I enjoy absorbing a good story that captivates my attention and imagination. Most of all, I enjoy the idea of a story reflecting unto the self; asking the self questions, showing the self the ambiguity of life and its dissonance and contradictions, changing the self’s perspective on the way it perceives the world in which it exists in. A story that shatters the comfortable structure on which the self sits upon and replaces it with an almost entirely different, foreign structure. A story where boundaries and barriers are both exceptionally blurred and extraordinarly crystal clear. Gard Skinner’s videogame driven novel Game Slaves seems to shape up to that kind of idea.
Slated to publish next week on January 7, Game Slaves is said to explore the line of what is perceived as real and what is perceived as artificial, by encouraging the reader to look upon their own lives and their perceived worlds as a videogame by taking them through an innovative narrative and a series of choices.
The story follows the life and routine of Phoenix and his team--York, Mi and Reno--as they take on the digital world of videogames. Life for them is great, until a new member, Dakota, joins their team and starts asking existential questions. Dakota is an NPC, an artificial intelligence in the eyes of Phoenix, but she is convinced that there’s more to it than just that; she think she’s a real human being, and she wants out of the digital world from which she came.
Game Slaves is said to ask questions on whether or not humanity will be able to survive in an increasing need of escapism among those who are able to have such a privilege, on whether or not generations of the future will enjoy virtual worlds more than the real world, and on what sort of ethics will come into play in a rapidly increasing digital culture: questions that are food for thought indeed.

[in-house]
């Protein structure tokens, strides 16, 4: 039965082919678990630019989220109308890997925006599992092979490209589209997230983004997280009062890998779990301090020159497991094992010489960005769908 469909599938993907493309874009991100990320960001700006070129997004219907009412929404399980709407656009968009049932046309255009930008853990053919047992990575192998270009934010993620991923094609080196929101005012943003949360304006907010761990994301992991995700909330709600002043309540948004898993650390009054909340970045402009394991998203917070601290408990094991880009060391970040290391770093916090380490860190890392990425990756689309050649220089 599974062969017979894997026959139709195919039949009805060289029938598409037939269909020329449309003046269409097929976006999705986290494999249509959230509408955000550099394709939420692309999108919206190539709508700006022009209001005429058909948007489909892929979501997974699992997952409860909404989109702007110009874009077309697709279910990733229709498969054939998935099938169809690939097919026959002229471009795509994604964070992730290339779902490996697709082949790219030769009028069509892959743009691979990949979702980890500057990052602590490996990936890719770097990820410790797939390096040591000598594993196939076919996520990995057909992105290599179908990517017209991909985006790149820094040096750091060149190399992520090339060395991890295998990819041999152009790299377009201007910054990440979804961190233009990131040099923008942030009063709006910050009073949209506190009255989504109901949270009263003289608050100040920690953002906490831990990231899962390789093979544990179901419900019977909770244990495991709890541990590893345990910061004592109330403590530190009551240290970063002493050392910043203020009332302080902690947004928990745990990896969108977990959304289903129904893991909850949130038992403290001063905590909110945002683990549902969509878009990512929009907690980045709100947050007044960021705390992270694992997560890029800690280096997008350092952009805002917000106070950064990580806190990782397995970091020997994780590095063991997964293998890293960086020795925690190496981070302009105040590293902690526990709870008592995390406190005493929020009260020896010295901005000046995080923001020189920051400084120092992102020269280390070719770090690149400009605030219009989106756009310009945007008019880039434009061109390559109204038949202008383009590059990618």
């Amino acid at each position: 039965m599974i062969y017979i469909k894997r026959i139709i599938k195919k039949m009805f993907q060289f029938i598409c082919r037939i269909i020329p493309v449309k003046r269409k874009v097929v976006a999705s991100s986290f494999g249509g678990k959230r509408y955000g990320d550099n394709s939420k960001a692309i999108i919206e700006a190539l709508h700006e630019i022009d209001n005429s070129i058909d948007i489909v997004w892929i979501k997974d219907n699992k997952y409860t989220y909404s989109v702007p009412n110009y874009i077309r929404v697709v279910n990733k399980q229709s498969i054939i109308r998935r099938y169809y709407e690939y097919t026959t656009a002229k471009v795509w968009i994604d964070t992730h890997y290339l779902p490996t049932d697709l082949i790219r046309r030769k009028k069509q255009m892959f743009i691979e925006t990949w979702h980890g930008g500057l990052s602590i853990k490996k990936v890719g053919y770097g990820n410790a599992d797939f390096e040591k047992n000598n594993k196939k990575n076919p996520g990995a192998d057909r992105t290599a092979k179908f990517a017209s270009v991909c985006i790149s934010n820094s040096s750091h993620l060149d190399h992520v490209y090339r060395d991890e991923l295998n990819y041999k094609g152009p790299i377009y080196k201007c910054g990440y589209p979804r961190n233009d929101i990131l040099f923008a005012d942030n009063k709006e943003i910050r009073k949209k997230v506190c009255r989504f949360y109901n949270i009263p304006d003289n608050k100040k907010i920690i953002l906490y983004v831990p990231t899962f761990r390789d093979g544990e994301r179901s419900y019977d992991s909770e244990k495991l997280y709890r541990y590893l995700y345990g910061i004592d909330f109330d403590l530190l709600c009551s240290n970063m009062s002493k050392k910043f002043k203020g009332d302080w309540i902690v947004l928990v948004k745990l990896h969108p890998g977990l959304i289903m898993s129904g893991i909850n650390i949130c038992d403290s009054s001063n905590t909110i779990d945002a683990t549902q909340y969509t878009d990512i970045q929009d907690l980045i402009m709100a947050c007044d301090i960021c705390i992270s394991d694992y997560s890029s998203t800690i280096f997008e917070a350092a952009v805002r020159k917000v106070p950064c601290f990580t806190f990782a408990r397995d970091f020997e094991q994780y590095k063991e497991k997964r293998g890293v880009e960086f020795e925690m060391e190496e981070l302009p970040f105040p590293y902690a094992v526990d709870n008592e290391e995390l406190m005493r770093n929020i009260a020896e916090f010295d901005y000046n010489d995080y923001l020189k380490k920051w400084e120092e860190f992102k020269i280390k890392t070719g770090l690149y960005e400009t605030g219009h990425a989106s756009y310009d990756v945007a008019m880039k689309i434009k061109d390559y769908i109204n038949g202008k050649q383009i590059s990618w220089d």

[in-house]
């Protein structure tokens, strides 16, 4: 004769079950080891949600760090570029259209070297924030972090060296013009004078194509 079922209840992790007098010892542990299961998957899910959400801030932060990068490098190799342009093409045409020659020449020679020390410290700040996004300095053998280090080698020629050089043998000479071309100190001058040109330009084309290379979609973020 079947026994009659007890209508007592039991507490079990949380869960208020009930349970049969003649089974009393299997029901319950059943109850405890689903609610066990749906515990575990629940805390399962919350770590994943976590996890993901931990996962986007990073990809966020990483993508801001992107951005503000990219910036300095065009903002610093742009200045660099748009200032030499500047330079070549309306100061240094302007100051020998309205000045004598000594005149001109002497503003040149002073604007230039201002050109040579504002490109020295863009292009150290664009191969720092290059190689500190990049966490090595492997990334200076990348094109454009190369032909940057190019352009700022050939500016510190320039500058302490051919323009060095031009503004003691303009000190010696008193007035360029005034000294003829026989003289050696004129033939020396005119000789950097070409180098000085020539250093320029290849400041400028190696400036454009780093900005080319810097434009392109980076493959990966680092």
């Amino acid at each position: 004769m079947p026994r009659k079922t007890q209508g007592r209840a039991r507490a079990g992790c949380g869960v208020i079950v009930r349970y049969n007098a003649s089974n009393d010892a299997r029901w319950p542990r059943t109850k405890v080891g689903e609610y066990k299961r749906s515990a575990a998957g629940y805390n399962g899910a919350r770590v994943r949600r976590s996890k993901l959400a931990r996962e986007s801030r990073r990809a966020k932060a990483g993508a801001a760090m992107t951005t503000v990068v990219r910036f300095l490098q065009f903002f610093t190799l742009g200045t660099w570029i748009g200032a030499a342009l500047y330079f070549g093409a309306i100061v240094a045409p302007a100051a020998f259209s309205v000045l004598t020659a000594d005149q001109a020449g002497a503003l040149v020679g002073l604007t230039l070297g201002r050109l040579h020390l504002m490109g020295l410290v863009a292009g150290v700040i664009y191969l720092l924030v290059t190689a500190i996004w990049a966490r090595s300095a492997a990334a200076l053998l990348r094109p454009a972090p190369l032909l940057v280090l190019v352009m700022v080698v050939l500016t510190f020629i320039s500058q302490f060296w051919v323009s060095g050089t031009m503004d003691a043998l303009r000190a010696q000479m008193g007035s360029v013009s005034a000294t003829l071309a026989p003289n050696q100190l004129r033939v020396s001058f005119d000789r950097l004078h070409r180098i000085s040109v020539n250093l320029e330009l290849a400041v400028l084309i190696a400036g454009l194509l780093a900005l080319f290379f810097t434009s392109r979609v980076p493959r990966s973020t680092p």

I’ll be honest, I don’t read much. It’s been a really long time since I sat down and read a novel, and read it with real interest and curiosity. Now I prefer to listen to novels as audiobooks or audiodramas instead of reading them because I feel the experience is overall superior. The last time I read a physical novel was a couple of years ago: The Flight of the Eisenstein from the Horus Rising book series set within the Warhammer 40,000 universe. That doesn’t mean I don’t like a good story every now and then. The last story I listened to that truly shifted my perception on the reality in which I existed in was Dan Brown’s The Lost Symbol back during the latter end of my high school life.
Even though I hear it has had a mixed reception, the books content really got under my skin (in a good way) and inspired in me more than a fair amount of artistic creativity, back in the day when I used to draw or doodle nearly every day the original universe that churned in my head. I haven’t read a novel or listened to an audiobook that’s had the same effect on me since. Perhaps Game Slaves may have the same effect.
Source: Press release.